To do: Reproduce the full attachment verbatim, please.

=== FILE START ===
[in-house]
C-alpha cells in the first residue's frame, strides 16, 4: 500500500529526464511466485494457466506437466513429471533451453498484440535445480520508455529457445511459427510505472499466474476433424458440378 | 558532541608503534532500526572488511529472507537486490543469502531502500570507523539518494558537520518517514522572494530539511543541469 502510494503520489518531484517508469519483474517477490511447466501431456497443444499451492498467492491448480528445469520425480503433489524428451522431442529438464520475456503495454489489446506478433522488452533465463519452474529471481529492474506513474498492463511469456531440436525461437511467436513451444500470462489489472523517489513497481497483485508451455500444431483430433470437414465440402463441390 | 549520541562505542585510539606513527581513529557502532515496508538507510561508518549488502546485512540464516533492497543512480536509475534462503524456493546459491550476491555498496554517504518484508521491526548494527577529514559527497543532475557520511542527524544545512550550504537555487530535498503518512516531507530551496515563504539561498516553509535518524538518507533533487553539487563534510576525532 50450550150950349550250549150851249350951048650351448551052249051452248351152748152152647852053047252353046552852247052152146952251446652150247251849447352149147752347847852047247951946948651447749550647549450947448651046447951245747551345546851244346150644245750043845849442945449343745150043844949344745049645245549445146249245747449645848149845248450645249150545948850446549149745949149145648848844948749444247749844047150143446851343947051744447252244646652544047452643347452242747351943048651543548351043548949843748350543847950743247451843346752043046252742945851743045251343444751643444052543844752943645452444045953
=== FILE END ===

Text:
[in-house]
C-alpha cells in the first residue's frame, strides 16, 4: 500500500529526464511466485494457466506437466513429471533451453498484440535445480520508455529457445511459427510505472499466474476433424458440378 | 558532541608503534532500526572488511529472507537486490543469502531502500570507523539518494558537520518517514522572494530539511543541469 502510494503520489518531484517508469519483474517477490511447466501431456497443444499451492498467492491448480528445469520425480503433489524428451522431442529438464520475456503495454489489446506478433522488452533465463519452474529471481529492474506513474498492463511469456531440436525461437511467436513451444500470462489489472523517489513497481497483485508451455500444431483430433470437414465440402463441390 | 549520541562505542585510539606513527581513529557502532515496508538507510561508518549488502546485512540464516533492497543512480536509475534462503524456493546459491550476491555498496554517504518484508521491526548494527577529514559527497543532475557520511542527524544545512550550504537555487530535498503518512516531507530551496515563504539561498516553509535518524538518507533533487553539487563534510576525532 50450550150950349550250549150851249350951048650351448551052249051452248351152748152152647852053047252353046552852247052152146952251446652150247251849447352149147752347847852047247951946948651447749550647549450947448651046447951245747551345546851244346150644245750043845849442945449343745150043844949344745049645245549445146249245747449645848149845248450645249150545948850446549149745949149145648848844948749444247749844047150143446851343947051744447252244646652544047452643347452242747351943048651543548351043548949843748350543847950743247451843346752043046252742945851743045251343444751643444052543844752943645452444045953